If the GDP of Canada was approximately 1.8 Trillion and expenditures of the registered charity sector alone is about 13.3% of that amount. The 13.3% figure does not even include the value of volunteer time!

The Canadian registered charity sector alone (not even including non-profits that are not charities) is bigger than the following industries (as a percentage of GDP):

Real estate and rental and leasing (13.04%), Manufacturing (10.36%), Mining, quarrying and oil or gas extraction (8.14%), Finance and insurance (7.1%), Public administration (6.33%), Wholesale trade (5.66%), Retail trade (5.41%), Transportation and warehousing (4.44%), Utilities (2.27%), Accommodation and food services (2.17%) and Agriculture, forestry, fishing and hunting (1.65%)

For the most up-to-date information see our directory on Canadian charity statistics.

We have long pushed for greater transparency in the non-profit and charitable sector and you can see our submissions on transparency in this directory.

Blumbergs has created the largest Canadian registered charity information portal at with up to 14 years of information on every Canadian registered charity. provides an easy to use interface that is far easier to use than the CRA’s Charities Listing to analyze T3010 Registered Charity Information Return data on a particular charity.   It also allows the user to sort charities under “Advanced Charity Search” by over 30 criteria.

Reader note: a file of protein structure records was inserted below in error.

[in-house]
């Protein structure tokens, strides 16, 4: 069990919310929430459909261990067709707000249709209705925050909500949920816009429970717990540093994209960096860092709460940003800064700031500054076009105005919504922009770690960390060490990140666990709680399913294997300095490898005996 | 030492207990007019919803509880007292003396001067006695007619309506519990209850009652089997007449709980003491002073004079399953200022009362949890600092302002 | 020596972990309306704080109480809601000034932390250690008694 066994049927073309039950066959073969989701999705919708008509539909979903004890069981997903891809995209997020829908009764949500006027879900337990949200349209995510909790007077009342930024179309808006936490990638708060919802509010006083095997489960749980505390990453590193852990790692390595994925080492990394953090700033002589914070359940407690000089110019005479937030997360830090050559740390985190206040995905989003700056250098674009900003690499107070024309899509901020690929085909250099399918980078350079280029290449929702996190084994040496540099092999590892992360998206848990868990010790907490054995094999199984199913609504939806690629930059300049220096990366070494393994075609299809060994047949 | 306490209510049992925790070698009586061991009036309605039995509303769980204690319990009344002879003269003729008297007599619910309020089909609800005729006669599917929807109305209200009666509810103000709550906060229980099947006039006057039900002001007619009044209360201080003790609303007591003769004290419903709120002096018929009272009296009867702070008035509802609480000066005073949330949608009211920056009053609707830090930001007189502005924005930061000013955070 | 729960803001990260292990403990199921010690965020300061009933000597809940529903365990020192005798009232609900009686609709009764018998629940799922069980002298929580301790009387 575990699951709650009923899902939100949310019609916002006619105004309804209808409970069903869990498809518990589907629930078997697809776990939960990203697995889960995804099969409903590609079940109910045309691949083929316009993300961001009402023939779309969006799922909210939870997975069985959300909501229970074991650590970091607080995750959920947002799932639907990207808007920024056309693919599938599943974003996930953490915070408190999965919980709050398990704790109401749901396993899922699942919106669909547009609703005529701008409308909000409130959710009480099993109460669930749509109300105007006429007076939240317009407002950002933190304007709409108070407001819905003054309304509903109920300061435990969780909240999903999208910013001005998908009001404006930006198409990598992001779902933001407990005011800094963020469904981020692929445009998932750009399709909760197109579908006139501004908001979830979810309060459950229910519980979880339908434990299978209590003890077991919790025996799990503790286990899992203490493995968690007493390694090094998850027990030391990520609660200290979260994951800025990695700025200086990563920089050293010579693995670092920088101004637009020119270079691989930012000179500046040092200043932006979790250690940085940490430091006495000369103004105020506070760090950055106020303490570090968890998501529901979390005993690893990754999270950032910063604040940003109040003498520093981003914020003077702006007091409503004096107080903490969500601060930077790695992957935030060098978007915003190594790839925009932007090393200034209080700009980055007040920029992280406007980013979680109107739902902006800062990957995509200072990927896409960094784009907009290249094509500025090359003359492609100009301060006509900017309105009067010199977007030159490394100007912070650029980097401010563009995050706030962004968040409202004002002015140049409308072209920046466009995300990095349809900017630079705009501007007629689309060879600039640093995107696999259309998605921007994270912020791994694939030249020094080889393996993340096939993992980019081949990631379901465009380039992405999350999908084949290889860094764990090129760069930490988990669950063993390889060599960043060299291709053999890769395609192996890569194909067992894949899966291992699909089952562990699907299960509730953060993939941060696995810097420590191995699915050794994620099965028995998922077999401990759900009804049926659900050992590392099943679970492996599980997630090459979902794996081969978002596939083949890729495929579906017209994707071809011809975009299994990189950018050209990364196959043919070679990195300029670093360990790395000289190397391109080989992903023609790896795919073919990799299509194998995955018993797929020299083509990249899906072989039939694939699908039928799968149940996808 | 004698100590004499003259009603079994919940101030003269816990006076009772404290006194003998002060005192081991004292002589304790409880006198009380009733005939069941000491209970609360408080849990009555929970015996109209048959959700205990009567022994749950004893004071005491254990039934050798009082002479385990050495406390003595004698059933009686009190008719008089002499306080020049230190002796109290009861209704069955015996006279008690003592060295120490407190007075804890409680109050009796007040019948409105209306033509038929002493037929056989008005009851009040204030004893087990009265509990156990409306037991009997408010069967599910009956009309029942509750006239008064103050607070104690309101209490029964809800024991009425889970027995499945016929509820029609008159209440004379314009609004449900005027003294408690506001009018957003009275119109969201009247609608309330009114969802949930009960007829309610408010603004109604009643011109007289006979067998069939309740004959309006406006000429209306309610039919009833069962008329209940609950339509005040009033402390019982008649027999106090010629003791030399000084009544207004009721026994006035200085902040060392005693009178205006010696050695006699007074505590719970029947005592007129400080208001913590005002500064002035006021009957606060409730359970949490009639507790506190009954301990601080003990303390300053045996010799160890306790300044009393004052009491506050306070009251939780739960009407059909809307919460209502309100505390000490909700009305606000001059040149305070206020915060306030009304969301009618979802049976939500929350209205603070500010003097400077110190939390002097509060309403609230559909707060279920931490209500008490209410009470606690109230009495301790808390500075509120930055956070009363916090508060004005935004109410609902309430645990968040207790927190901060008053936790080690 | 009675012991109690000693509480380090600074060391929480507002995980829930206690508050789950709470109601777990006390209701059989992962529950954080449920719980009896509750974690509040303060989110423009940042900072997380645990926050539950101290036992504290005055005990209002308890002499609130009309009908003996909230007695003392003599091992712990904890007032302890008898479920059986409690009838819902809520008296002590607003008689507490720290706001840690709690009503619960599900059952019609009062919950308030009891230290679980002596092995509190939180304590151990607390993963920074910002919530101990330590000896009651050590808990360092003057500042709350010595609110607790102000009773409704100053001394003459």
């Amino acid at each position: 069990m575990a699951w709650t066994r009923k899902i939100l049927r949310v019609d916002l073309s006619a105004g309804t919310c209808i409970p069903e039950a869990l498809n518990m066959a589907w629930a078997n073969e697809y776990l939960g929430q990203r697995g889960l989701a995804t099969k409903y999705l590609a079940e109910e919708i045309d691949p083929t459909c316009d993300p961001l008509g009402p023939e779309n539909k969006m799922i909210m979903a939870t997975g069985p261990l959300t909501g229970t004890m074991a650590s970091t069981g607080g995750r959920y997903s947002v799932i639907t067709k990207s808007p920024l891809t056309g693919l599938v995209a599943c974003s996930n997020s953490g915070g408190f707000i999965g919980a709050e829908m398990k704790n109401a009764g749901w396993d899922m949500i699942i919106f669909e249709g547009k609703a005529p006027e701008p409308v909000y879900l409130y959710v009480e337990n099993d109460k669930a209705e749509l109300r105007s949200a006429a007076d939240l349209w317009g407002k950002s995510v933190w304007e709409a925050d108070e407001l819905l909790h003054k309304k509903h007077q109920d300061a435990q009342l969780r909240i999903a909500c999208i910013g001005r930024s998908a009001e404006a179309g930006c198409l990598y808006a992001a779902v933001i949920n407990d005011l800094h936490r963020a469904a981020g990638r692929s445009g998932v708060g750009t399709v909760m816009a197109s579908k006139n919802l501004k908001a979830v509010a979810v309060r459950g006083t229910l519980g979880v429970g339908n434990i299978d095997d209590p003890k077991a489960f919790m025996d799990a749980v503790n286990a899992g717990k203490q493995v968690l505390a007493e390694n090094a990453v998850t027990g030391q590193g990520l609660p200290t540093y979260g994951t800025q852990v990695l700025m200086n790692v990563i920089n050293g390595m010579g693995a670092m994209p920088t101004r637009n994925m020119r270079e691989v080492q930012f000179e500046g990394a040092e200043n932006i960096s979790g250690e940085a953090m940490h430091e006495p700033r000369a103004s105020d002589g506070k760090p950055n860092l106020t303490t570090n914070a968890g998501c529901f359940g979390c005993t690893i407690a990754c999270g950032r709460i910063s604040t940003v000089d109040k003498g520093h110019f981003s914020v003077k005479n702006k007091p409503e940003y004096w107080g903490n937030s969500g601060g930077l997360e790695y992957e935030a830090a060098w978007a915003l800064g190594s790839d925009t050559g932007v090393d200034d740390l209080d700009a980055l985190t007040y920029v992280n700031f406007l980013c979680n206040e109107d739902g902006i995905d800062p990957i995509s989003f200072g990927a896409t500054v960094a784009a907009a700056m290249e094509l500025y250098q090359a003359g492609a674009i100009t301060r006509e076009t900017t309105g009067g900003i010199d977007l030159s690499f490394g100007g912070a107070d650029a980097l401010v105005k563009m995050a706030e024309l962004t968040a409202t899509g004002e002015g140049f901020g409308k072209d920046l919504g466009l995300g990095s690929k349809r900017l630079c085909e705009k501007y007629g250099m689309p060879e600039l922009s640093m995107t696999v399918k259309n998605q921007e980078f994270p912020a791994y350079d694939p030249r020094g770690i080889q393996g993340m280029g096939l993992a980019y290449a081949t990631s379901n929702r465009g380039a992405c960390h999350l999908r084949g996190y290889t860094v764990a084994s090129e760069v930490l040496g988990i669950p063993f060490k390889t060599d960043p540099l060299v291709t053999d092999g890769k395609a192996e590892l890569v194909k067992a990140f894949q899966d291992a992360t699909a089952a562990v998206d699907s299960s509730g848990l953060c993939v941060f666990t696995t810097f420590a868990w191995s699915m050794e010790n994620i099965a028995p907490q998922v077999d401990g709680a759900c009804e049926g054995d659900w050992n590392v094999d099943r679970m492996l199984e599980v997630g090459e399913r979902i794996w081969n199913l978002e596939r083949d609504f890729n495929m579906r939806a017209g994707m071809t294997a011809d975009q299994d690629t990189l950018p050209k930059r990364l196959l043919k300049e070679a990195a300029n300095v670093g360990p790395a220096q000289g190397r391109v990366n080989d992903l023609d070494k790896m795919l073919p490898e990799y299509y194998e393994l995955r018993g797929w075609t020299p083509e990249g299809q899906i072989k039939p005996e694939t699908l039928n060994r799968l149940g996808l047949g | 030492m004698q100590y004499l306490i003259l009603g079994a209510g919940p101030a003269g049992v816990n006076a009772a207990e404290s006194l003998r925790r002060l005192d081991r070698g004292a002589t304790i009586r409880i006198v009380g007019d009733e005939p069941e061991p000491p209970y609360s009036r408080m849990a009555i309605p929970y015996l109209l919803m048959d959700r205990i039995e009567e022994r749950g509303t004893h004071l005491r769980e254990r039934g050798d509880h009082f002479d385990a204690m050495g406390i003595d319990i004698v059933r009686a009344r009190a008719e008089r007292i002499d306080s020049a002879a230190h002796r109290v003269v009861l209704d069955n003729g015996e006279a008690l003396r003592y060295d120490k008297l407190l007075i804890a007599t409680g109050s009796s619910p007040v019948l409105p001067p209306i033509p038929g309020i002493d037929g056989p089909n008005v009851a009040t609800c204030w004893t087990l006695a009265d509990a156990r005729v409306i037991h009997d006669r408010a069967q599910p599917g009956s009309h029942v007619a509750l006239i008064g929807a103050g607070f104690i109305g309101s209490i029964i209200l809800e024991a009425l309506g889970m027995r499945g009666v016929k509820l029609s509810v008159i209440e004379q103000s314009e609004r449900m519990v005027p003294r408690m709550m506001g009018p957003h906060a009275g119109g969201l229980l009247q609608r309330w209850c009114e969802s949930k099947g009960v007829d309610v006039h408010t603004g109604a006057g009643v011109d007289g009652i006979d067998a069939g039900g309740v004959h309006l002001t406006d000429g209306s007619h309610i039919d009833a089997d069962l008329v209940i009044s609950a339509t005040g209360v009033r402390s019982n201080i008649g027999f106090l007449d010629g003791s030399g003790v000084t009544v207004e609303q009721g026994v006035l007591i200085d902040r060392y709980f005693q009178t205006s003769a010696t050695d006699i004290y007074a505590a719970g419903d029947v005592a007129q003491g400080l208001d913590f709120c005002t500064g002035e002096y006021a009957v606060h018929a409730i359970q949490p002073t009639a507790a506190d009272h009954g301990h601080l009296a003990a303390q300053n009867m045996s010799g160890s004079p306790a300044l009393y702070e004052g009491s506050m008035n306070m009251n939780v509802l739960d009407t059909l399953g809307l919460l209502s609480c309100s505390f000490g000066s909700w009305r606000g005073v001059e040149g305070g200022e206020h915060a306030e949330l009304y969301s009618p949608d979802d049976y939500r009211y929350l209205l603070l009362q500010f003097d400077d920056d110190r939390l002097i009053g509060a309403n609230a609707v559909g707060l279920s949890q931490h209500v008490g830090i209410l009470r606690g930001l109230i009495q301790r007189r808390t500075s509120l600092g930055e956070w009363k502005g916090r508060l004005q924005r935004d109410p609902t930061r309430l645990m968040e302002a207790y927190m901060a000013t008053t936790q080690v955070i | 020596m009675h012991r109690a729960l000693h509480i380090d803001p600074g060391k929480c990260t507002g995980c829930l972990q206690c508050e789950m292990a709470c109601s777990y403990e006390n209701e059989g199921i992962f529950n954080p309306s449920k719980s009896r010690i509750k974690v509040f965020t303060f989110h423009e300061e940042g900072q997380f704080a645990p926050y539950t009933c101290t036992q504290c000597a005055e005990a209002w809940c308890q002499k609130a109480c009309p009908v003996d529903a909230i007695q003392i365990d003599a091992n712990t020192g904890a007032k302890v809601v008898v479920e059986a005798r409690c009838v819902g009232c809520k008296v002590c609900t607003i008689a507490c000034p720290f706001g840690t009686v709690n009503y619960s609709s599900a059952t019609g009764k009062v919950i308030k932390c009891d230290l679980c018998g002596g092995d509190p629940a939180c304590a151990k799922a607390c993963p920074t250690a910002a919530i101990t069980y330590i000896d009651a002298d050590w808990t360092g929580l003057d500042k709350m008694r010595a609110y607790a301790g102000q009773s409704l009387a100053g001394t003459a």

While it is easy to see what gifts a charity gives to other charities on the CRA website but what if you want to know which charities gave funds to a particular charity?  Now you can do this on by looking under the “Fundraising” tab.

The Director Search function of also allows users to search over 600,000 directors by their first and last names and it is the only publicly available and up-to-date tool for searching them.

The portal is free and its aim is to increase transparency in the Canadian charity sector.

You can use to search or sort by the following:

  • Search by Name of Charity
  • BN
  • Program
  • Charity Type